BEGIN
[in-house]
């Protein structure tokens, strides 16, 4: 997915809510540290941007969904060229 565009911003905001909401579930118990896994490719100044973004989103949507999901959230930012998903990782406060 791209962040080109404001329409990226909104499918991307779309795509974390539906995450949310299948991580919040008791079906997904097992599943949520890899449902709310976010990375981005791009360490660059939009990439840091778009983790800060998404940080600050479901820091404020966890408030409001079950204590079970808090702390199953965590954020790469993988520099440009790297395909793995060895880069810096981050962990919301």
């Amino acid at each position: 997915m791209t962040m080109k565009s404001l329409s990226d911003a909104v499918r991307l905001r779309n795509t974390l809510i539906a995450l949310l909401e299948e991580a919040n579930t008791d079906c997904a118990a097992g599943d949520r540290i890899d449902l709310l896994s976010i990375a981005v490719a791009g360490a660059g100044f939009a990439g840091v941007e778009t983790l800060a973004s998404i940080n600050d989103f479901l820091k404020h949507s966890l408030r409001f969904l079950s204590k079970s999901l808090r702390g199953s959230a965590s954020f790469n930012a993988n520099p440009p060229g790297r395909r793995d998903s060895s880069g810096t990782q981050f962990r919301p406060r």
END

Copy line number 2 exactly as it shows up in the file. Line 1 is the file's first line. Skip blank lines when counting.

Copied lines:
């Protein structure tokens, strides 16, 4: 997915809510540290941007969904060229 565009911003905001909401579930118990896994490719100044973004989103949507999901959230930012998903990782406060 791209962040080109404001329409990226909104499918991307779309795509974390539906995450949310299948991580919040008791079906997904097992599943949520890899449902709310976010990375981005791009360490660059939009990439840091778009983790800060998404940080600050479901820091404020966890408030409001079950204590079970808090702390199953965590954020790469993988520099440009790297395909793995060895880069810096981050962990919301």